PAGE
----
The fluids used for hydraulic fracturing in California oil wells contain dozens of hazardous chemicals linked to cancer, hormone disruption, and reproductive system damage, according to a new report by the Environmental Working Group.
In the analysis, “California’s Toxic Fracking Fluids: The Chemical Recipe,” the EWG deconstructs drilling companies’ use of 200 unique chemicals in nearly 700 wells across the state, with each company deploying around two dozen chemicals. These chemicals have the potential to contaminate drinking water, air, and soil and to harm human health, the EWG said.
“Fracking is inherently problematic because of the chemicals used in the fluid,” said Tasha Stoiber, EWG senior scientist and report co-author.
“Since California has one of the most comprehensive and transparent disclosure programs in the nation, it’s the best window we have on the specific chemicals drillers are injecting into the ground,” Stoiber said.
Fracking fluid is a mixture of water, chemicals, and sand that is pumped into underground shale rock formations to crack them and release oil and natural gas trapped there.
Of the chemicals added to fracking fluid in California, 15 are listed under the state’s Proposition 65 as known causes of cancer or reproductive harm, 12 are listed under the Clean Air Act as hazardous air pollutants known to cause cancer or other harm, and 93 are associated with harm to aquatic life.
In March, the EWG released a report “Toxic Stew” to give the public information on California’s contaminated fracking wastewater. The latest analysis gives a fuller picture of the process by revealing what’s pumped down fracking wells, the likely origin of some contaminants in wastewater, and the types of hazardous chemicals used, stored, or transported at fracking sites.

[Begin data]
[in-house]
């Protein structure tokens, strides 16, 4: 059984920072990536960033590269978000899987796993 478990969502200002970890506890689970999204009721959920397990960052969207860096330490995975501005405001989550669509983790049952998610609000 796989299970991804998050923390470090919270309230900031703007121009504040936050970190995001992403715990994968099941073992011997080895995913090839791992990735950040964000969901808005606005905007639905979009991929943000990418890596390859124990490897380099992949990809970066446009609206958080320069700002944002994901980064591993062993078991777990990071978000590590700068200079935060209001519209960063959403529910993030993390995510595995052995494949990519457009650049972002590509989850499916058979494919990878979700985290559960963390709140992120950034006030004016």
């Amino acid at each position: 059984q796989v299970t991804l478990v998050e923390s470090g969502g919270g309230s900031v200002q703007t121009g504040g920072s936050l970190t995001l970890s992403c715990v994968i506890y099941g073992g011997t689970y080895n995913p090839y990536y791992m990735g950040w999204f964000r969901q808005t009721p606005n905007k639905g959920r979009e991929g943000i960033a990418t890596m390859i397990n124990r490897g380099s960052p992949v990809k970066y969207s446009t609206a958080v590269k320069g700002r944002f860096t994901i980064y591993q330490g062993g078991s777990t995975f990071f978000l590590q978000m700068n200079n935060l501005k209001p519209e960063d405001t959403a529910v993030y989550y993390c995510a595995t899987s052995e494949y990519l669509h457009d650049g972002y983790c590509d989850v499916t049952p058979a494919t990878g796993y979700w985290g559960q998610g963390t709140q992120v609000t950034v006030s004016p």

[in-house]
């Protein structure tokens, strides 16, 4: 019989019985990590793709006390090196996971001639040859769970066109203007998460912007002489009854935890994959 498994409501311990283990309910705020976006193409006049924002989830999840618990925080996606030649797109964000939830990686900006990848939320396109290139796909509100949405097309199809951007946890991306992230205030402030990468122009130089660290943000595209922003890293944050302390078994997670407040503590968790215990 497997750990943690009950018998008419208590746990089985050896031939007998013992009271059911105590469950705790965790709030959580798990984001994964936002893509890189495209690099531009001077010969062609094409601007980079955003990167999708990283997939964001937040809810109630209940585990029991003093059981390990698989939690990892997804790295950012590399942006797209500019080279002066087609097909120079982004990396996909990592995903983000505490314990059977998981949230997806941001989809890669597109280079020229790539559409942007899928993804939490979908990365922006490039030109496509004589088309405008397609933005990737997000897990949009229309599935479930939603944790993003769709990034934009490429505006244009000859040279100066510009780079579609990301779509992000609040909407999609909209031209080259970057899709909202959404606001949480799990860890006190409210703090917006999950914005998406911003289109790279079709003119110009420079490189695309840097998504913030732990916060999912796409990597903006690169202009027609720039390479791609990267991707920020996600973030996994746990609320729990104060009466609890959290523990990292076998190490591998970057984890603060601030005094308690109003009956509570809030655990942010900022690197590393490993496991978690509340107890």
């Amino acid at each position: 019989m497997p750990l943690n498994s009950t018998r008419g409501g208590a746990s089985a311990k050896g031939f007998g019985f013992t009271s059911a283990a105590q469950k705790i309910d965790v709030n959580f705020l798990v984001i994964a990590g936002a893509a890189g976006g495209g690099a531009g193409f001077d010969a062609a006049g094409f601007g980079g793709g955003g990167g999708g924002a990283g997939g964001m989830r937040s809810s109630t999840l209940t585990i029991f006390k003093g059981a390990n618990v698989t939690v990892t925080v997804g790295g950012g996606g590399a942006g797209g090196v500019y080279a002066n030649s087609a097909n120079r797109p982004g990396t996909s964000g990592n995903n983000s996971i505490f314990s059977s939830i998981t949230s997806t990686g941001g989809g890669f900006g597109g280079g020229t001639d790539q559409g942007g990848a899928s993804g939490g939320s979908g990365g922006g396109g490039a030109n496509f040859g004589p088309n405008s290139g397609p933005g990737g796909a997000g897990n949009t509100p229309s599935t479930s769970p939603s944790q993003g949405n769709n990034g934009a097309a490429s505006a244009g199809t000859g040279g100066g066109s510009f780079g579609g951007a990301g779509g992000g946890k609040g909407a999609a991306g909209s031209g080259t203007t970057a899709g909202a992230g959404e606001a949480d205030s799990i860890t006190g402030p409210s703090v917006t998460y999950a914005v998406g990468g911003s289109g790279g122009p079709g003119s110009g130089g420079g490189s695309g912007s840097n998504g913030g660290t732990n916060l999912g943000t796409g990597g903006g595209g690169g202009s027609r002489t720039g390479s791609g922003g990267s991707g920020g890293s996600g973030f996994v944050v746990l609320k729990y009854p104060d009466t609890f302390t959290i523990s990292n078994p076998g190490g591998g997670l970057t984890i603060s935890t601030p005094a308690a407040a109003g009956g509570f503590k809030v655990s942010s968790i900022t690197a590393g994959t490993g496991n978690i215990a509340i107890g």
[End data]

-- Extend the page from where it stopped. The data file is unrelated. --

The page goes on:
The EWG’s analysis shows why other state governments need to require drilling companies to disclose the chemicals they’re using. It underscores the urgent need for independent oversight of drilling in California and elsewhere, Stoiber said.
The EWG report recommends that state officials:
- Determine where less harmful alternatives can replace toxic chemicals currently used.
- Immediately halt operations that are injecting drilling wastewater into potential sources of drinking or agricultural water.
- Monitor groundwater in oil and gas areas and properly enforce model criteria developed under the California disclosure law.
“California leads the nation when it comes to providing more information about fracking chemicals to the public,” said Bill Allayaud, EWG’s California director of government affairs and report co-author. “But full disclosure is only the first step. Now it’s time for state officials to act aggressively to make sure these hazardous substances don't jeopardize human and environmental health.”